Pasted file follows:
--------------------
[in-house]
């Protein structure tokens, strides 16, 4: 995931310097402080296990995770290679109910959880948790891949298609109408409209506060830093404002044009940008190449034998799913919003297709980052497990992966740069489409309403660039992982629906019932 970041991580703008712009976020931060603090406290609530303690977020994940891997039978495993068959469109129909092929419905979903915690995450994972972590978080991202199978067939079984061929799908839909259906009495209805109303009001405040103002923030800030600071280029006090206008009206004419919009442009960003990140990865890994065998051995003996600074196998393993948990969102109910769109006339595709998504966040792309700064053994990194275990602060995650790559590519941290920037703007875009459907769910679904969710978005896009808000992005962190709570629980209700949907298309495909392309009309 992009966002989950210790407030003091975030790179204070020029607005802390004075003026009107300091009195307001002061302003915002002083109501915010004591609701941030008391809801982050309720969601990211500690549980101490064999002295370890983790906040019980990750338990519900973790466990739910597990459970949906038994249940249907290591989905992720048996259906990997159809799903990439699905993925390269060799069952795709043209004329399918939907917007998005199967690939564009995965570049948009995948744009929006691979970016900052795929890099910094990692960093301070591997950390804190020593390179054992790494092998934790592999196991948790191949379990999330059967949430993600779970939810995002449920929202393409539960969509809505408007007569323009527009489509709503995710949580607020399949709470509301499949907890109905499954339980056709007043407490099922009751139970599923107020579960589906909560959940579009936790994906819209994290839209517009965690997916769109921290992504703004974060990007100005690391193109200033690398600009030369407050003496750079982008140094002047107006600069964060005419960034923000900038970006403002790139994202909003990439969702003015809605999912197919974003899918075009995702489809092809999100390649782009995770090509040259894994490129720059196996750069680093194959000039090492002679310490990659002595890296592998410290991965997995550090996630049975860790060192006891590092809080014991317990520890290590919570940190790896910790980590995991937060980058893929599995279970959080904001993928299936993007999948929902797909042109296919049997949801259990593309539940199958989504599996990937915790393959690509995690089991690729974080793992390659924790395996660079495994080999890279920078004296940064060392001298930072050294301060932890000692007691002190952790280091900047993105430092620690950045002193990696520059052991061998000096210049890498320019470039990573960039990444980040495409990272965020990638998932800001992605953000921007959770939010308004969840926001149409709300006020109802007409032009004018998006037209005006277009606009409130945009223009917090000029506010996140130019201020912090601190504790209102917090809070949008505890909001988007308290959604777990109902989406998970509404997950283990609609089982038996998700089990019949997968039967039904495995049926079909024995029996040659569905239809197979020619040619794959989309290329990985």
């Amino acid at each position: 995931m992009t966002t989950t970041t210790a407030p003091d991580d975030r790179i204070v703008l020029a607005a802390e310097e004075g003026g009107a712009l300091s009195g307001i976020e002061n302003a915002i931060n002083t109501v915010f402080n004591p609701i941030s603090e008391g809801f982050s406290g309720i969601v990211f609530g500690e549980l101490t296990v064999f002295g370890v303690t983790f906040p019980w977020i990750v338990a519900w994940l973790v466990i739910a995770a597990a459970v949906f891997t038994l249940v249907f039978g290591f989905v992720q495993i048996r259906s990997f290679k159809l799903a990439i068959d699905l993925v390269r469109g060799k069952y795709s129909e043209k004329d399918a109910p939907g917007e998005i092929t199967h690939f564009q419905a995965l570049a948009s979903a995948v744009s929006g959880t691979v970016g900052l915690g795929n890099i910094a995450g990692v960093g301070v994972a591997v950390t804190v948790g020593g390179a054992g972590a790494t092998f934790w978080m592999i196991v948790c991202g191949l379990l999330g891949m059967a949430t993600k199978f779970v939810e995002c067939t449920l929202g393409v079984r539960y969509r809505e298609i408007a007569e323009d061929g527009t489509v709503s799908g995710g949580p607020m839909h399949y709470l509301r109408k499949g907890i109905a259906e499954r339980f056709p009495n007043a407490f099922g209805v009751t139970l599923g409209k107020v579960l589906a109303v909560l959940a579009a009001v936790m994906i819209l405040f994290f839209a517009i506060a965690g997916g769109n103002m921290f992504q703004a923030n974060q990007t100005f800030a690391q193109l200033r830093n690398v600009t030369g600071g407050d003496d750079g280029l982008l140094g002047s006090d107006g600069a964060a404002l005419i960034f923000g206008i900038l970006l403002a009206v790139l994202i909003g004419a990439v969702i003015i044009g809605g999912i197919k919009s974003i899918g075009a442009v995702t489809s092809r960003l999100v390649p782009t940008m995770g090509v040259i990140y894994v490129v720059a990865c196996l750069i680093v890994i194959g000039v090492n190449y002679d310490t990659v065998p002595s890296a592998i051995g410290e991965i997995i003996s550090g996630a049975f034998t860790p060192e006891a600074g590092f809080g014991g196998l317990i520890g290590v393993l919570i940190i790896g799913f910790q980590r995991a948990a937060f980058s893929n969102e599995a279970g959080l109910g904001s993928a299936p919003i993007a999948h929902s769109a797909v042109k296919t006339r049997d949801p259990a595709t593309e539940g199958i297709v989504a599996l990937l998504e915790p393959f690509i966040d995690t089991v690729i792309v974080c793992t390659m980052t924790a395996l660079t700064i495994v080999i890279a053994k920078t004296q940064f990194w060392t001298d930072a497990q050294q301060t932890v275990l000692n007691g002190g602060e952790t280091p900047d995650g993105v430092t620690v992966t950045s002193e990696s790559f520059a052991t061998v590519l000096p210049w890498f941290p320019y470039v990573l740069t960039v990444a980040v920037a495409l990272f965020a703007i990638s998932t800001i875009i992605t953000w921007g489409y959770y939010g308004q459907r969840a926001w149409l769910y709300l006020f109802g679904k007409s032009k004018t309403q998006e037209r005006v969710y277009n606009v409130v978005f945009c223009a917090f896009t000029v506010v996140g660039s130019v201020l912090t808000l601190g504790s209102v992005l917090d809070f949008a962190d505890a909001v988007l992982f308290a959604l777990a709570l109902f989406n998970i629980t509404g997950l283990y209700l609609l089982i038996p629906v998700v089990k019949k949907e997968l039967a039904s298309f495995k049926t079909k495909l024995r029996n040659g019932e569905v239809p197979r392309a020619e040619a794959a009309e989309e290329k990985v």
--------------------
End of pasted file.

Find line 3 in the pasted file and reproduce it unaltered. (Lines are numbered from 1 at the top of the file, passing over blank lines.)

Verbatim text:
């Amino acid at each position: 995931m992009t966002t989950t970041t210790a407030p003091d991580d975030r790179i204070v703008l020029a607005a802390e310097e004075g003026g009107a712009l300091s009195g307001i976020e002061n302003a915002i931060n002083t109501v915010f402080n004591p609701i941030s603090e008391g809801f982050s406290g309720i969601v990211f609530g500690e549980l101490t296990v064999f002295g370890v303690t983790f906040p019980w977020i990750v338990a519900w994940l973790v466990i739910a995770a597990a459970v949906f891997t038994l249940v249907f039978g290591f989905v992720q495993i048996r259906s990997f290679k159809l799903a990439i068959d699905l993925v390269r469109g060799k069952y795709s129909e043209k004329d399918a109910p939907g917007e998005i092929t199967h690939f564009q419905a995965l570049a948009s979903a995948v744009s929006g959880t691979v970016g900052l915690g795929n890099i910094a995450g990692v960093g301070v994972a591997v950390t804190v948790g020593g390179a054992g972590a790494t092998f934790w978080m592999i196991v948790c991202g191949l379990l999330g891949m059967a949430t993600k199978f779970v939810e995002c067939t449920l929202g393409v079984r539960y969509r809505e298609i408007a007569e323009d061929g527009t489509v709503s799908g995710g949580p607020m839909h399949y709470l509301r109408k499949g907890i109905a259906e499954r339980f056709p009495n007043a407490f099922g209805v009751t139970l599923g409209k107020v579960l589906a109303v909560l959940a579009a009001v936790m994906i819209l405040f994290f839209a517009i506060a965690g997916g769109n103002m921290f992504q703004a923030n974060q990007t100005f800030a690391q193109l200033r830093n690398v600009t030369g600071g407050d003496d750079g280029l982008l140094g002047s006090d107006g600069a964060a404002l005419i960034f923000g206008i900038l970006l403002a009206v790139l994202i909003g004419a990439v969702i003015i044009g809605g999912i197919k919009s974003i899918g075009a442009v995702t489809s092809r960003l999100v390649p782009t940008m995770g090509v040259i990140y894994v490129v720059a990865c196996l750069i680093v890994i194959g000039v090492n190449y002679d310490t990659v065998p002595s890296a592998i051995g410290e991965i997995i003996s550090g996630a049975f034998t860790p060192e006891a600074g590092f809080g014991g196998l317990i520890g290590v393993l919570i940190i790896g799913f910790q980590r995991a948990a937060f980058s893929n969102e599995a279970g959080l109910g904001s993928a299936p919003i993007a999948h929902s769109a797909v042109k296919t006339r049997d949801p259990a595709t593309e539940g199958i297709v989504a599996l990937l998504e915790p393959f690509i966040d995690t089991v690729i792309v974080c793992t390659m980052t924790a395996l660079t700064i495994v080999i890279a053994k920078t004296q940064f990194w060392t001298d930072a497990q050294q301060t932890v275990l000692n007691g002190g602060e952790t280091p900047d995650g993105v430092t620690v992966t950045s002193e990696s790559f520059a052991t061998v590519l000096p210049w890498f941290p320019y470039v990573l740069t960039v990444a980040v920037a495409l990272f965020a703007i990638s998932t800001i875009i992605t953000w921007g489409y959770y939010g308004q459907r969840a926001w149409l769910y709300l006020f109802g679904k007409s032009k004018t309403q998006e037209r005006v969710y277009n606009v409130v978005f945009c223009a917090f896009t000029v506010v996140g660039s130019v201020l912090t808000l601190g504790s209102v992005l917090d809070f949008a962190d505890a909001v988007l992982f308290a959604l777990a709570l109902f989406n998970i629980t509404g997950l283990y209700l609609l089982i038996p629906v998700v089990k019949k949907e997968l039967a039904s298309f495995k049926t079909k495909l024995r029996n040659g019932e569905v239809p197979r392309a020619e040619a794959a009309e989309e290329k990985v």